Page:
FH: Yes I love that description! I’m drawn to the orgasm because it’s unrepresentable visually and unreliable aurally, so visual media has often tried to overcompensate for that lack with cum shots. That was the initial idea for ‘Visual Orgasms’; cataloging and poking fun at the ways Hollywood represented sexual pleasure under the Hays Code, a censorship act in effect from approximately the 1930s to the 1960s. This is the same struggle that the pornography industry faces and they choose to deal with it through external cum shots, but of course that only represents male pleasure. The ‘Ookie Canvases’ came directly out of that inquiry into cum shots and the privileging of male pleasure that they necessarily indicate.
Yes the female orgasm has had a sad history. Men have gone great lengths to suppress the female libido. It took so long to even give it a proper name. I feel like your ‘Visual Orgasms’ give the female orgasm visibility and funnily enough by using the same visual imagery used in the past to censor them. ‘Visual Orgasms’ feel wholly feminine to me, they don’t make me think of male orgasms at all.
FH: I think oddly, even though they grew out of this thinking about male orgasms, they actually manage to represent both. I haven’t experienced both, but they are the same phenomenon—to orgasm is human. And maybe dolphin too?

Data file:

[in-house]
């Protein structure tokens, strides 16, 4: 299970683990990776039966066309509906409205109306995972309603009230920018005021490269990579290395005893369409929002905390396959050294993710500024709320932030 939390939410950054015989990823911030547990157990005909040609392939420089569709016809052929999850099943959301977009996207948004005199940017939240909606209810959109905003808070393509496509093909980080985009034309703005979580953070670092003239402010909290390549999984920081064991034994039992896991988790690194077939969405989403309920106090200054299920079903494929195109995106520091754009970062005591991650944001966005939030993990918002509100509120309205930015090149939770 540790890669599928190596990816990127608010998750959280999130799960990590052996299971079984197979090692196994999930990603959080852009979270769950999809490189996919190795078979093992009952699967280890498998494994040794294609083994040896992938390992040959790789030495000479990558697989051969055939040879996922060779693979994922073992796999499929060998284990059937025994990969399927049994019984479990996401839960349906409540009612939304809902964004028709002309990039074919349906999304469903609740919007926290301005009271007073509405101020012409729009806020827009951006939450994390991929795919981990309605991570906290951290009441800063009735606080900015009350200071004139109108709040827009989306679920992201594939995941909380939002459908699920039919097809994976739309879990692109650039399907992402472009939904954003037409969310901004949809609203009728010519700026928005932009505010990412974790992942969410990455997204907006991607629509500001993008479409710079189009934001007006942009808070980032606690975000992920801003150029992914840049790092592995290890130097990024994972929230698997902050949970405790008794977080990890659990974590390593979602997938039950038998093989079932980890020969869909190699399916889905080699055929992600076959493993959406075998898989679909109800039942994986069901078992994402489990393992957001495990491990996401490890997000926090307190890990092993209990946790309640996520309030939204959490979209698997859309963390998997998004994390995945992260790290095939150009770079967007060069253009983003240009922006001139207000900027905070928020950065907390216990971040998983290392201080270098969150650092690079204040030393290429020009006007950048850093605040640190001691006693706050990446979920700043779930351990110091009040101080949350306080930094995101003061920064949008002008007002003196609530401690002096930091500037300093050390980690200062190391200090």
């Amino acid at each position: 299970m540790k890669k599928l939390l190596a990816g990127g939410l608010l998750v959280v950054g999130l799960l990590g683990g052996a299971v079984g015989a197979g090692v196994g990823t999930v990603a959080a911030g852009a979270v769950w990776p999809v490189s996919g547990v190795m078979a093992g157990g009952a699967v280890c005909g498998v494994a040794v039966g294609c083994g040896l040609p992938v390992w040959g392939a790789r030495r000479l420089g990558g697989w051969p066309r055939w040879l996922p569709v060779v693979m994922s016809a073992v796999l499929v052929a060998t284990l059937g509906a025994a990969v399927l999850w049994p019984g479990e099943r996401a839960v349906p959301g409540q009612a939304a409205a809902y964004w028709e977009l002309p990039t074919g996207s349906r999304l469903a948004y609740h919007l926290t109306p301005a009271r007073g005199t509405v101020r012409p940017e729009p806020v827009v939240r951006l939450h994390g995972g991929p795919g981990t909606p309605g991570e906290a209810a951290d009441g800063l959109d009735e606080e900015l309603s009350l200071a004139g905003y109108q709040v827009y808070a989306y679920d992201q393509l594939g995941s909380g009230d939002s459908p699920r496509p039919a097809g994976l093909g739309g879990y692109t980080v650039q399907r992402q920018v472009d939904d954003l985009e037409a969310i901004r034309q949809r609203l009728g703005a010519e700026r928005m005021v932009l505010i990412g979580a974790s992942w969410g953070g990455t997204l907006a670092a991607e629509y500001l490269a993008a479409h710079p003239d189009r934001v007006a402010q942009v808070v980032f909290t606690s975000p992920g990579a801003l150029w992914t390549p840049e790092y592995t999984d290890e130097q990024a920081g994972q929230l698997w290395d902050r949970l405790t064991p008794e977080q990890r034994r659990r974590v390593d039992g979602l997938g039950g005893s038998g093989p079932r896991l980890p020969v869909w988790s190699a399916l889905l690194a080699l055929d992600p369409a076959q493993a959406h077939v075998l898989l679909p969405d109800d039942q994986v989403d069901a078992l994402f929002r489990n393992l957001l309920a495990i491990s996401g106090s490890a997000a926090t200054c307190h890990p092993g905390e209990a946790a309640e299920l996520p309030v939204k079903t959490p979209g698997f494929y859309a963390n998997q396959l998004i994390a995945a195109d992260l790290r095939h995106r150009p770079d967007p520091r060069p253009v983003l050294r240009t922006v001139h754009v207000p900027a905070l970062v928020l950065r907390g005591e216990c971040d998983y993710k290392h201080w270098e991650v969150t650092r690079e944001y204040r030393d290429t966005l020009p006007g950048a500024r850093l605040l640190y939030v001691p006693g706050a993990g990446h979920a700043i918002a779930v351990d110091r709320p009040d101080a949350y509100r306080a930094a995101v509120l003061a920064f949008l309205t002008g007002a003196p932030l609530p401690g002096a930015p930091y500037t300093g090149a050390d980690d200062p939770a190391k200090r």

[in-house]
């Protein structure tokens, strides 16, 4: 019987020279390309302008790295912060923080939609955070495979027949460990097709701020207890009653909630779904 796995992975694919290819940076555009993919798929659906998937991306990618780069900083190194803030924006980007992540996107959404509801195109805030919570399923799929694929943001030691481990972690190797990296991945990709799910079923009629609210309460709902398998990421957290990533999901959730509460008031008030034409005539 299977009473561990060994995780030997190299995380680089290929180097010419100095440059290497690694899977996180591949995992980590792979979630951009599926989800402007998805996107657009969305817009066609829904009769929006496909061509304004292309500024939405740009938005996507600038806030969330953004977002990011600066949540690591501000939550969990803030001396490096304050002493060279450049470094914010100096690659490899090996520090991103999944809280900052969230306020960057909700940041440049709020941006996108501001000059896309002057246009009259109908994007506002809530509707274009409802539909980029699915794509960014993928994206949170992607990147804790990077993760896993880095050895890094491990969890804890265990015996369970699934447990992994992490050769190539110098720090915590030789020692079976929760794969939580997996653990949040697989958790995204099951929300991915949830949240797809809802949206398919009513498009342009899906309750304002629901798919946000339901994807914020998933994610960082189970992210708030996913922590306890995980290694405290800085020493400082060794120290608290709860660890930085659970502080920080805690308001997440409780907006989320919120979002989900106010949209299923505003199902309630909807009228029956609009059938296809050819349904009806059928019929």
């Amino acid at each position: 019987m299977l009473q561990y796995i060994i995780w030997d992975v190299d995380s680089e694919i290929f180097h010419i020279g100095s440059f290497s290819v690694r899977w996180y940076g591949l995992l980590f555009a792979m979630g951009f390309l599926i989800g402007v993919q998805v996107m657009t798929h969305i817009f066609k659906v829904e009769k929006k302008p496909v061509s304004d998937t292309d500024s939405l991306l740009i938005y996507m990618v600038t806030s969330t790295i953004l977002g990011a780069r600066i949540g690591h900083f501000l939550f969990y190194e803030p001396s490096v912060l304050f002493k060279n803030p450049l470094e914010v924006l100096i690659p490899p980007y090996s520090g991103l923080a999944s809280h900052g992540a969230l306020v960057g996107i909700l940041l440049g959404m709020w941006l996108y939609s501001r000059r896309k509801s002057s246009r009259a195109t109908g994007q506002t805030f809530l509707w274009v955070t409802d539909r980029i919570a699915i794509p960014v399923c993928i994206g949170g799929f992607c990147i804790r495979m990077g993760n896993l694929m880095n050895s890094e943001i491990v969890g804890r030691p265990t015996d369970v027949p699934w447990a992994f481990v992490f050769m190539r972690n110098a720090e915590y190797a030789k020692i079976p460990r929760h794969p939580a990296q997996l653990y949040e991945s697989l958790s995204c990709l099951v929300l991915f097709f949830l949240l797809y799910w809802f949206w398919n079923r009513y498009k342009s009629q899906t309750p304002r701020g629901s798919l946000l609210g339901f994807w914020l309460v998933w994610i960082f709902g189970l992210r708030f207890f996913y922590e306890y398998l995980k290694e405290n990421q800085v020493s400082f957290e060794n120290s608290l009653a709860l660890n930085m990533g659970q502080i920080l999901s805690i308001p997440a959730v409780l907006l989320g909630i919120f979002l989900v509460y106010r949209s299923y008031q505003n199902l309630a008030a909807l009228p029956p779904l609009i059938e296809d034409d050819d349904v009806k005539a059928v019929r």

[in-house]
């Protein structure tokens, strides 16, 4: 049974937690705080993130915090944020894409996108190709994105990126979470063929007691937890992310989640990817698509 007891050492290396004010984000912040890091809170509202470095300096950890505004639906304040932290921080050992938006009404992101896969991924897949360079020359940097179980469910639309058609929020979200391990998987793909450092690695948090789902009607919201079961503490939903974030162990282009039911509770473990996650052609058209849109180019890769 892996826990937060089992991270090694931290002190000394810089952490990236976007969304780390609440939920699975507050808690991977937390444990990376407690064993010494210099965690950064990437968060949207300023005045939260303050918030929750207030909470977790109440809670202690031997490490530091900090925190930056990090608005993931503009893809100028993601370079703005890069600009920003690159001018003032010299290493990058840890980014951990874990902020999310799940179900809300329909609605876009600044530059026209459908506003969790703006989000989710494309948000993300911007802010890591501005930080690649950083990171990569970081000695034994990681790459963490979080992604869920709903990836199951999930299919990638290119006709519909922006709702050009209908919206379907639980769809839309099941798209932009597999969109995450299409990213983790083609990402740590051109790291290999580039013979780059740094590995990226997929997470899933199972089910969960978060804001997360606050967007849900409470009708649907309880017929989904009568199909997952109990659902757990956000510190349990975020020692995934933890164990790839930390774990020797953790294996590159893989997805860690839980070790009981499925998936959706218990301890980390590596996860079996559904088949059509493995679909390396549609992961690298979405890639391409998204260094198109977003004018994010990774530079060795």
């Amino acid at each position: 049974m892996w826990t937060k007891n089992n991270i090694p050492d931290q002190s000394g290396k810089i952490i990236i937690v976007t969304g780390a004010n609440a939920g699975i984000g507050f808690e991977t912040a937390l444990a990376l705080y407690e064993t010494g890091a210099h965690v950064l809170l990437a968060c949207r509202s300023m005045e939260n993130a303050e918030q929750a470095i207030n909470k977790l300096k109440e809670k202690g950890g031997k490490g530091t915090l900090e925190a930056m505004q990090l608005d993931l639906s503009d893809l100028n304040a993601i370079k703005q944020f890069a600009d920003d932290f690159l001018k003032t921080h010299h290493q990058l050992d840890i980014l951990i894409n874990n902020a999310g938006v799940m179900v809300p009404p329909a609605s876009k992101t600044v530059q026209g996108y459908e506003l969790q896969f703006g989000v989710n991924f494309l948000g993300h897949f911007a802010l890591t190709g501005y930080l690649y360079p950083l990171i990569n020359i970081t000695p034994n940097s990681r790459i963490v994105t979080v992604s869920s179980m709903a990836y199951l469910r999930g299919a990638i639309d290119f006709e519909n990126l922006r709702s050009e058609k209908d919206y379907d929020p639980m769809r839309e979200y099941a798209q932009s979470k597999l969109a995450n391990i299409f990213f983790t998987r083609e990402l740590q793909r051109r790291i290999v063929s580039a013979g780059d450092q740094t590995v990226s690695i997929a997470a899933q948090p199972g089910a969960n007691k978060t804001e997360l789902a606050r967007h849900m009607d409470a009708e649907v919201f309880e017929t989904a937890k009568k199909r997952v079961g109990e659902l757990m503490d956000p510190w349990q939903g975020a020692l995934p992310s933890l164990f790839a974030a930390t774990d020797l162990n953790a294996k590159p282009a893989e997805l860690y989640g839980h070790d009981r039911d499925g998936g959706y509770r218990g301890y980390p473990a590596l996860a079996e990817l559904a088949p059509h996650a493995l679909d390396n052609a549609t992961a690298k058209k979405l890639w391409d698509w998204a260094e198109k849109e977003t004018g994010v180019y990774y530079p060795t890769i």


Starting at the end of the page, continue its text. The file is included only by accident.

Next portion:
Yes maybe I’m just biased because I only know my own experience but I suppose if a man saw one of your GIFS they’d probably associate it with their own experiences of pleasure too.
FH: I’ve gotten mixed responses. They’re representing something abstract, so I think it’s very easy to adapt to one’s own experience in a way that a literal cum shot cannot be adapted.
Good point. I’d like to talk a little about porn with you. Have your views on porn changed over the years after researching it for so long? I realize I don’t know exactly what your views on porn are. Could you also talk a little bit about that too?
FH: My relationship to porn is always evolving, particularly since I’ve been looking at SO MUCH for these projects. I’ve never been anti-pornography, and for me that’s a really important factor to consider in relation to my work. But I do find faults in pornography—its homogeneity, its production that targets heterosexual male audiences, its privileging of thin white cis-women’s bodies and the fetishization of all other bodies. So I try to make interventions into some of these problems through my work to open up a dialogue about porn’s biases and the potential for better porn. It’s meant as a loving critique.